Traditional Towns & Villages in Japan That You Absolutely Have to Visit

Traditional Towns & Villages in Japan That You Absolutely Have to Visit

Explore the Japanese countryside in these off-the-beaten-path destinations.

For most travellers (especially first-timers) visiting the Land of the Rising Sun, the focus is often on exciting cities like Tokyo and Osaka. While there’s no denying that these are iconic destinations, the idyllic towns and villages in Japan are also worth exploring. More than just a change of scenery and pace, these also allow you to experience a different side of Japan — with fewer crowds!

Even in peak seasons, these hidden gems can certainly make you feel like you have the place all to yourself. Some are easily accessible, while others take a bit more effort to get to; some you can visit on a day trip from a major city, while others are best for staying at longer. Here, we’ve gathered up the best villages and small towns in Japan that prove that under-the-radar spots are anything but boring.

Note: This list of places in rural Japan only scratches the surface. At the end of the day, you’ll likely find yourself discovering more unique destinations to add to your future itinerary. But hey, that’s a rather good problem to have, isn’t it?

Also read: Rising Japanese YouTubers that English-Speaking Japan Fans Should Follow

Most beautiful villages in Japan

1. Shirakawa-go, Gifu

villages in Japan

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Let’s begin with Shirakawa-go — considered the most beautiful among all the villages in Japan! Dotting its fields are 60 whimsical traditional houses built in an architectural style called gassho-zukuri. This translates to “hands clasped in prayer,” in reference to the steep roofs made of dried grass. Some of these centuries-old huts have now been repurposed into museums, cafes, and guest houses for tourists, while the rest serve as private property!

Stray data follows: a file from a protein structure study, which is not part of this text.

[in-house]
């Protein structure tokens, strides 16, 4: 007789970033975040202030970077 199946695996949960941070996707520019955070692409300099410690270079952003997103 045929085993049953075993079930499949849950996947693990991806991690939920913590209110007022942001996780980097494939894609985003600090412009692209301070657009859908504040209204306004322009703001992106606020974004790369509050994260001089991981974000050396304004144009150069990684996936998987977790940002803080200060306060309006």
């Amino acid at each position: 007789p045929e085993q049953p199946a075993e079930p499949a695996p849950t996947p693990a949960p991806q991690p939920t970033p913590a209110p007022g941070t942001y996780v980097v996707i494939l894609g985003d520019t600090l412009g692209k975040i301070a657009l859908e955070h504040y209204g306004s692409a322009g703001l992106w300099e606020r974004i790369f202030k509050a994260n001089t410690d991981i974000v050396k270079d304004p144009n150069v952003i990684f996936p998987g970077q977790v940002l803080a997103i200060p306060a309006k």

Shirakawa-go is also quite the splendid winter wonderland. Should you be visiting in January and February, don’t miss the special nighttime illumination sessions. Watch these gassho-zukuri houses come alive with fairy lights against a backdrop of silver snow. 

Also read: Snow In Japan Is Absolutely Magical: Here Are the Destinations to Prove It!

2. Toyone-mura, Aichi

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Located at the foot of the Southern Alps, Toyone-mura is one of Japan’s snow villages worth visiting. It’s also home to Chausuyama Plateau, aka the only ski area in Aichi. Aside from skiing, it’s also perfect for other adrenaline-filled adventures like sledding, snowboarding, and mountain biking! (The latter is for warmer months, of course.)

Speaking of other seasons, this hidden gem in rural Japan also has the earliest autumn foliage in the prefecture. Come late spring, there’s the annual Shibazakura Festival, where you’ll see fields carpeted in these vibrant pink flowers. 

Also read: Exploring the Asian Alps: 7 Countries to Visit For An Awesome Alpine Vacation

3. Yamakoshi-mura, Niigata

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Yamakoshi-mura is another idyllic place for a glimpse of the Japanese countryside. It boasts breathtaking views of rice paddy fields, pine forests, and koi ponds so exquisite that they belong in a painting. It’s almost hard to believe that this village was struck by a massive earthquake in 2004, which you can learn more about at the Orataru Cultural Centre

Enjoy interacting with adorable animals? We recommend visiting Yamakoshi Yubu Alpaca Farm. The original alpacas were from an American donor, who gave these as a gift for the locals to lift their spirits after that said earthquake. Admission to the farm is free, though you might wanna leave a donation to support these fluffy critters.

Small towns in Japan that you should explore

4. Biei, Hokkaido

small towns in Japan

Image credit: Ken Shono

It’s easy to see why Biei is among the more popular towns in rural Japan. Featuring a lush hilly landscape and a vast patchwork of seasonal blooms, it’s the quintessential floral scenery that Hokkaido is known for. For a complete countryside experience, you might wanna rent a bicycle to explore the area!